As far as voice acting goes, I pretty much agree. I haven't tried any in-depth role play yet so I can't really say how immersion breaking it is. But so far, I actually don't mind it. I don't know how anyone could play as an evil sort of character when the character is all smiles with merchants, though. So I can definitely see the voice acting being a problem down the line, when role play almost necessarily becomes more nuanced as the game ages. 

    Because the game is telling me who my character is. It’s showing her to me, rather than allowing me to create her in the way I want to.

    Spot on. Games should never tell the player how to feel, especially in a game where the player can create his or her character. 

    DANSE:  “If you were paying attention in [the earlier mission], you should have learned some of it already. The rest will become apparent as you spend time with your fellow soldiers.”

    Interestingly enough, I didn't think this was bad writing. I thought it was very good writing for a character that the player is supposed to be wary of, to distrust on some level. I thought it was meant to show that the Brotherhood really is distrustful of outsiders. That they're so secretive that even their code of ethics is closely guarded and learned through experience, through actually helping the Brotherhood. It's questionable why a strict military organization wouldn't have these explicitly written down and taught, but again, I think it really plays into the Brotherhood's general paranoia of outsiders.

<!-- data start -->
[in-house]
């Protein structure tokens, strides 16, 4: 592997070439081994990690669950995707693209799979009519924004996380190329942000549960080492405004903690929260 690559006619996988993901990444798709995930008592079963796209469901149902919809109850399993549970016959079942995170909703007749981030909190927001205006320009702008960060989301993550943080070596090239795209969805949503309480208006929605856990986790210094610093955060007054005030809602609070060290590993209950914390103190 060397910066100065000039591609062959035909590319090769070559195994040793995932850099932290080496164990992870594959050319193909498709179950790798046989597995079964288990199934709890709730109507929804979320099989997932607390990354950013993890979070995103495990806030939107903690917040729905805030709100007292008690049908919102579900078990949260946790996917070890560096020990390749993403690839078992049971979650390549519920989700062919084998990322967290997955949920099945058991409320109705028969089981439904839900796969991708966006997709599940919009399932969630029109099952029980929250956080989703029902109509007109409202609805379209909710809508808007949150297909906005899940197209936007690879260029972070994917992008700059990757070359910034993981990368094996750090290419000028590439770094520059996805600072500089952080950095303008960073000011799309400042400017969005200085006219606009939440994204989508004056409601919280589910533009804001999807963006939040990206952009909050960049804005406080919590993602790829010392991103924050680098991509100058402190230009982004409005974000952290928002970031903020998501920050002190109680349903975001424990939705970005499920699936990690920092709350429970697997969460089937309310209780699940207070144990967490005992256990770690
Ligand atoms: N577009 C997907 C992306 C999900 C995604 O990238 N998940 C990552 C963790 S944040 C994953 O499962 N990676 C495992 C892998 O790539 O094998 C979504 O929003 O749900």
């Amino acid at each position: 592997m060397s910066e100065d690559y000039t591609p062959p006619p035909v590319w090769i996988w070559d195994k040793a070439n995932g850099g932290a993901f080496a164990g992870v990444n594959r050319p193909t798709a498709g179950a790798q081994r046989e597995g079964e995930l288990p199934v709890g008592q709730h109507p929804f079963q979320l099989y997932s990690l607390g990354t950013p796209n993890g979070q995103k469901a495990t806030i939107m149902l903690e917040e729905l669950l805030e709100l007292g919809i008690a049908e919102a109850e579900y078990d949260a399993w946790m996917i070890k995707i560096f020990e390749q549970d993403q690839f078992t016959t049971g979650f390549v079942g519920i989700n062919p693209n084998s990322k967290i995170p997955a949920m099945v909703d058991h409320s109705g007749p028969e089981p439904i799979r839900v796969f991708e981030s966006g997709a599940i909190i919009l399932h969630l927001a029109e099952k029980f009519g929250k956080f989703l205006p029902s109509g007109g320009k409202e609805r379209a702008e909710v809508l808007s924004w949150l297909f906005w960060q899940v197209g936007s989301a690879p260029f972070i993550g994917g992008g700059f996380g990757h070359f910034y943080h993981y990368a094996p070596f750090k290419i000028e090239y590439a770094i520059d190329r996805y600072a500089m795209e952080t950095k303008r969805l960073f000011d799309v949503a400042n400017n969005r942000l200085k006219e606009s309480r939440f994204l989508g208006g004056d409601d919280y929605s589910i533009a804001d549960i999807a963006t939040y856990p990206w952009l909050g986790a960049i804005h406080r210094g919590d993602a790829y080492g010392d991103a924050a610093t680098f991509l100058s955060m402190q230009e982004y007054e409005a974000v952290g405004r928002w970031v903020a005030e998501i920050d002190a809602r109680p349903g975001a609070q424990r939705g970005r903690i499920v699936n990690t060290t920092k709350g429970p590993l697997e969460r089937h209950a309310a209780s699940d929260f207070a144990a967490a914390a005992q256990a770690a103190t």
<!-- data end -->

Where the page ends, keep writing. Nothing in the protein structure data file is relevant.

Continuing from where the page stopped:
I think that for all of the game I've explored so far (about 100 hours over 3 characters), there is a good deal of immersion to be had, and it's still quite a fun game mechanically (though my gaming roots are in shooters, so I'm biased). The main quest can be ignored (as I've largely been doing) and I've forgotten that I even had a son. So...I see where you're coming from, for sure. I just don't think I've really played enough to agree or disagree with you on any fundamental level. So, is it a terrible RPG? I really don't know. But I'll certainly think about what you said as I'm playing. 

    • 1483 posts
    February 10, 2016 3:35 PM EST
    I actually love that the character is voiced!! My biggest gripe with this game is its focus on killing. Situations when you can avoid combat are very rare.
    • 26 posts
    February 10, 2016 3:37 PM EST

    I've noticed that as well...even with a high Charisma build you'll still be fighting your way through most situations! 

    • 1441 posts
    February 10, 2016 3:41 PM EST

    That is true, I would have liked more oppertunities to focus on non violence, especially if you're running a non fighter type of character. I still would have liked another voice actor, like, well, even if it is cliche, Troy Baker or heck, David Tennant to voice the PC, the VA did alright.